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1. of the nature of or pertaining to a varix.
2. unnaturally and permanently distended (said of a vein); called also variciform.
varicose veins swollen, distended, and knotted veins, usually in the subcutaneous tissues of a lower limb; they result from stagnated or sluggish flow of the blood, combined with defective valves and weakened vein walls. This occurs most often in those who must stand or sit motionless for long periods. Pregnancy is also sometimes a causative factor. It also appears that a tendency to develop varicose veins may be inherited.

Causes. Blood returning to the heart from the lower limbs must flow upward through the veins against the pull of gravity; it is “milked” upward principally by the massaging action of the muscles against the veins. To prevent the blood from flowing backward, the veins contain flaplike valves, located at frequent intervals and operating in pairs. When the blood is flowing toward the heart, these are open and the blood can move freely. If the blood should attempt to flow backward, the valves close, effectively stopping the reverse movement of the blood.

Prolonged periods of standing or sitting without movement place a heavy strain on the veins. Without the massaging action of the muscles, the blood tends to back up. The weight of blood continually pressing downward against closed venous valves causes the veins to distend, and in time they lose their natural elasticity. When a number of valves no longer function efficiently, the blood collects in the veins, which gradually become swollen and more distended. During pregnancy, more force often is necessary to push the blood through the veins because of the pregnant uterus pressing against the veins coming from the legs and preventing the free flow of blood; this increased back pressure can cause varicose veins.
Symptoms. The development of varicose veins is usually gradual. There may be feelings of fatigue in the lower limbs, with cramps at night; a continual dull ache may develop in the legs, and the ankles may swell. If the condition is untreated and allowed to spread, as it often does, the veins become thick and hard to the touch, and dull or stabbing pains may be felt in time. Because of impaired circulation, ulcers often develop on the lower legs.
Treatment. Treatment of mild cases of varicose veins includes rest periods at intervals during the day; the patient lies flat with feet raised slightly above the level of the heart. Bathing the legs in warm water helps to stimulate the flow of blood, as does exercise. The daily routine should be changed to allow movement and changes in posture; even a brief walk will stimulate circulation grown stagnant during a time of standing or sitting in one position. Stockings lightly reinforced with elastic can be worn to help support the veins in the legs. Heavy elastic stockings, however, should be fitted and worn only under medical supervision; if they do not fit correctly they may aggravate the condition by further restricting blood flow.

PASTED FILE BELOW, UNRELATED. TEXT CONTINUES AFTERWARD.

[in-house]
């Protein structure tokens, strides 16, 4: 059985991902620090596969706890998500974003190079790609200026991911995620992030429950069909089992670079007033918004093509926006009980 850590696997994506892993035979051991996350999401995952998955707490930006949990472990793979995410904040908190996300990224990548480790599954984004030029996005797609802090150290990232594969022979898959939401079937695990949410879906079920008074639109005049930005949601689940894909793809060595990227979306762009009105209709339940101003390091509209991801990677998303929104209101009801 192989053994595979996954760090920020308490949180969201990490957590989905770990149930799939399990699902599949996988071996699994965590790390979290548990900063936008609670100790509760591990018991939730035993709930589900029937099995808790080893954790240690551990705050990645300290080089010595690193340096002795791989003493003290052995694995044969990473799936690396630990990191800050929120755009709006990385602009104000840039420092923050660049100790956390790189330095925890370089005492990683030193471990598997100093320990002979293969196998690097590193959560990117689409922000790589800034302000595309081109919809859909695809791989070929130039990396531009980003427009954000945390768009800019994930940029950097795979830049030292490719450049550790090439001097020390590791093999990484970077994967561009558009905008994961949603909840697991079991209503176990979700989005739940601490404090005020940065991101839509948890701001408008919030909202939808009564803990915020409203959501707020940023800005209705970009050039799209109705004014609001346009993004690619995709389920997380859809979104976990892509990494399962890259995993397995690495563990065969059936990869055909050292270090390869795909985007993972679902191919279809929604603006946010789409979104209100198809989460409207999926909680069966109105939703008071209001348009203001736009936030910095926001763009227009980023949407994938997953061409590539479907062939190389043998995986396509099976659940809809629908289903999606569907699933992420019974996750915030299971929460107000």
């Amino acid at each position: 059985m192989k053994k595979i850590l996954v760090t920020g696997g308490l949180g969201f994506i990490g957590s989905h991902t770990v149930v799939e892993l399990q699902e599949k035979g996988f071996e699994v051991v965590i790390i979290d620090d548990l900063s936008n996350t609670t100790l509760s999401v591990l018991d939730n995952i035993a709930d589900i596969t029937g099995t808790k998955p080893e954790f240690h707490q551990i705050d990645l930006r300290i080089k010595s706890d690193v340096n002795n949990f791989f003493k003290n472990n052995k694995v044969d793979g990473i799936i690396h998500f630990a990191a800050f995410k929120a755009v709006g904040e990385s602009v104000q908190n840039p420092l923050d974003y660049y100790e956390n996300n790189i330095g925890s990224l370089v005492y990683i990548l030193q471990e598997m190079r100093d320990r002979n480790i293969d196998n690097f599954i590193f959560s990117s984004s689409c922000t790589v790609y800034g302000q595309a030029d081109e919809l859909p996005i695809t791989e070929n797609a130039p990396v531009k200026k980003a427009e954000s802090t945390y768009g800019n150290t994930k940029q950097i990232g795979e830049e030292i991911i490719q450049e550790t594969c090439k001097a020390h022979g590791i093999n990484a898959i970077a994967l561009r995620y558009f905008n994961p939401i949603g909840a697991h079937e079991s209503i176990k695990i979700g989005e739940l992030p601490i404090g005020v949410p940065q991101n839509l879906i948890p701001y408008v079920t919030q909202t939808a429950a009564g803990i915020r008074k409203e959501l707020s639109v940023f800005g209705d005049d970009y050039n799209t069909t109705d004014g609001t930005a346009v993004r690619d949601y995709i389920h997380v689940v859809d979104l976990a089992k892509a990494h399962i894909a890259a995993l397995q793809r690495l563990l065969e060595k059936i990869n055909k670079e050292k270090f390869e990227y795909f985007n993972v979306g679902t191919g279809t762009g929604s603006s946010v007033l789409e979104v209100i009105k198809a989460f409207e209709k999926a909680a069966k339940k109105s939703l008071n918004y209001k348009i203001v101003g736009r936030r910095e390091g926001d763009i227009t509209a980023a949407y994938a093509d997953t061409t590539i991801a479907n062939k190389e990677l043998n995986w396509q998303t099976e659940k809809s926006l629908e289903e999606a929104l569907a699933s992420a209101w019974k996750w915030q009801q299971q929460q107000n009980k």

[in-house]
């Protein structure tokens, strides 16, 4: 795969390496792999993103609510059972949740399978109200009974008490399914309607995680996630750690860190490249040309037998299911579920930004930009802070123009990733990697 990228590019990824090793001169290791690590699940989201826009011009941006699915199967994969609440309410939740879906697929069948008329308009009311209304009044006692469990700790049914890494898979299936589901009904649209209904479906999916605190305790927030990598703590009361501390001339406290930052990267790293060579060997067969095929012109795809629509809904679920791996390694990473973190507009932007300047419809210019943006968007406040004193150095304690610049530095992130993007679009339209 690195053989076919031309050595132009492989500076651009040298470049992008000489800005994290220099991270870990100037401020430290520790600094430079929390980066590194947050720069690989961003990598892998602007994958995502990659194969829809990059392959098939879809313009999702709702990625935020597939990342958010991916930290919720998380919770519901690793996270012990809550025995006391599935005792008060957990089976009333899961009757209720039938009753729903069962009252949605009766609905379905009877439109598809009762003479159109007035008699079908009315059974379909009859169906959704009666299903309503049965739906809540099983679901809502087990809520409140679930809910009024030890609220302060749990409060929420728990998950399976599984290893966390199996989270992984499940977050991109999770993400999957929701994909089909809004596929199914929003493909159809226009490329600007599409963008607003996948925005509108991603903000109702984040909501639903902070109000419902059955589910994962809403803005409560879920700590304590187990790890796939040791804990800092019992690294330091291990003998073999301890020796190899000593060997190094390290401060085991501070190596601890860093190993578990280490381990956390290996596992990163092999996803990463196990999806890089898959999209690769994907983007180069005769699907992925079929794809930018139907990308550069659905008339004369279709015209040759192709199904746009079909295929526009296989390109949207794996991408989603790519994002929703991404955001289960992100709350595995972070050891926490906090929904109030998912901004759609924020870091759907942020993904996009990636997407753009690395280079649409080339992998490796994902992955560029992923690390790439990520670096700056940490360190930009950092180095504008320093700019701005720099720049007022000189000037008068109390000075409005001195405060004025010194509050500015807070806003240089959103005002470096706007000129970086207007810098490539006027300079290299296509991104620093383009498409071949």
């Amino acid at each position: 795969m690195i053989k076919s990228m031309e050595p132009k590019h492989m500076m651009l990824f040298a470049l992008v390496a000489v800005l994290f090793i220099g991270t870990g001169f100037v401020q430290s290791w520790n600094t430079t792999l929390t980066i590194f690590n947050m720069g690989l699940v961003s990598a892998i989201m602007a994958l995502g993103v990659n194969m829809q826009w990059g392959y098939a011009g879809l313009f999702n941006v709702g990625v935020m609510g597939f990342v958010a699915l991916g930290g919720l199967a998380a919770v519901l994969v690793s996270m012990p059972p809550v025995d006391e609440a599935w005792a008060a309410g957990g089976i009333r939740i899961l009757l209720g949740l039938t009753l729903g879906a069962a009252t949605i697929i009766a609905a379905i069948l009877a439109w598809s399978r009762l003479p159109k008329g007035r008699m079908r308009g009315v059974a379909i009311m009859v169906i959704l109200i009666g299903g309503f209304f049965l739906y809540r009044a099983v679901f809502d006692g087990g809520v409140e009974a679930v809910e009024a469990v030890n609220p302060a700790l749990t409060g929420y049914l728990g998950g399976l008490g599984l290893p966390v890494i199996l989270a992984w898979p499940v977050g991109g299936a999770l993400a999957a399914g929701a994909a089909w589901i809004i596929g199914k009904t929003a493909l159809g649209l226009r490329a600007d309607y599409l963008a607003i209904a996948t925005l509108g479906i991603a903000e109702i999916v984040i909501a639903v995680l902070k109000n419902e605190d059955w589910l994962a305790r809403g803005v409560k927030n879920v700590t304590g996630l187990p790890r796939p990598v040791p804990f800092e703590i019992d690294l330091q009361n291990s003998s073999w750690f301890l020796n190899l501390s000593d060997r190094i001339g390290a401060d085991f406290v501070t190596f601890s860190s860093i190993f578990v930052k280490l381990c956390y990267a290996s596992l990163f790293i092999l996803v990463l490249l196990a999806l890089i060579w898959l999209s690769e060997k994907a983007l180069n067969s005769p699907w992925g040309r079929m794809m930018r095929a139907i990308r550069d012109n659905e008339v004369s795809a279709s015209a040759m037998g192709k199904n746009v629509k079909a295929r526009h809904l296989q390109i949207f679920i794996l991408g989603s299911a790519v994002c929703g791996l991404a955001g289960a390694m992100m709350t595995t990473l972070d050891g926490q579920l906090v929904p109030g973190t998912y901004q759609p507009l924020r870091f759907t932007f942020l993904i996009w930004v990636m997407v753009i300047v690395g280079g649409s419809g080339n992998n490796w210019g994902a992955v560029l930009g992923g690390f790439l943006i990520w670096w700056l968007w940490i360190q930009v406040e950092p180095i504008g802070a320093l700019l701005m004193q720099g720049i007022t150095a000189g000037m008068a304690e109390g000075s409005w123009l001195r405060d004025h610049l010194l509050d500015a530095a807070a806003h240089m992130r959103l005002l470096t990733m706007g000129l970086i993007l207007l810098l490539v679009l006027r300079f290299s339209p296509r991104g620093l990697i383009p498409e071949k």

Injections. Certain cases of varicose veins that have developed past the stage when exercise and rest are helpful may be treated by sclerotherapy, the injection of a hardening, or sclerosing, solution into them. A few hours after this treatment, which usually can be performed in the primary care provider's office, the injected veins become hard, tender to the touch, and painful. The pain subsides within a few days, however, and in about 2 months the varicose veins atrophy while the blood is channeled into other veins. The number of injections necessary depends upon the extent of the condition. This form of treatment usually is not recommended for advanced cases because it has been found that in such cases recurrence is likely after a varying period of time following the injections.
Surgery. Varicose veins can cause much discomfort. The poor circulation involved means that any break in the skin of the leg is likely to develop into an ulcer that is painful and heals slowly and with difficulty. Therefore, chronic or well-advanced varicose conditions are best treated surgically. The operation consists of ligating (tying off) the affected vein and removing it.
Prevention. Regular leg exercises such as long walks will stimulate the flow of blood through the limbs. Those who have a predisposition to varicose veins should make such activities a part of their regular routine. If possible, they should avoid occupations that require them to stand or sit motionless for long periods, or should make it a point to walk about and exercise their leg muscles often during working hours. Tight stockings or garters should not be worn, nor should clothing that fits tightly or binds. See also chronic leg ulcer.
Comparison of normal veins and varicose veins in the leg.
Miller-Keane Encyclopedia and Dictionary of Medicine, Nursing, and Allied Health, Seventh Edition. © 2003 by Saunders, an imprint of Elsevier, Inc. All rights reserved.


(var-is'i-fōrm, vă-ris'ĭ-fōrm),
Resembling a varix.
Synonym(s): cirsoid, varicoid
Farlex Partner Medical Dictionary © Farlex 2012


Resembling a varix.
Medical Dictionary for the Health Professions and Nursing © Farlex 2012
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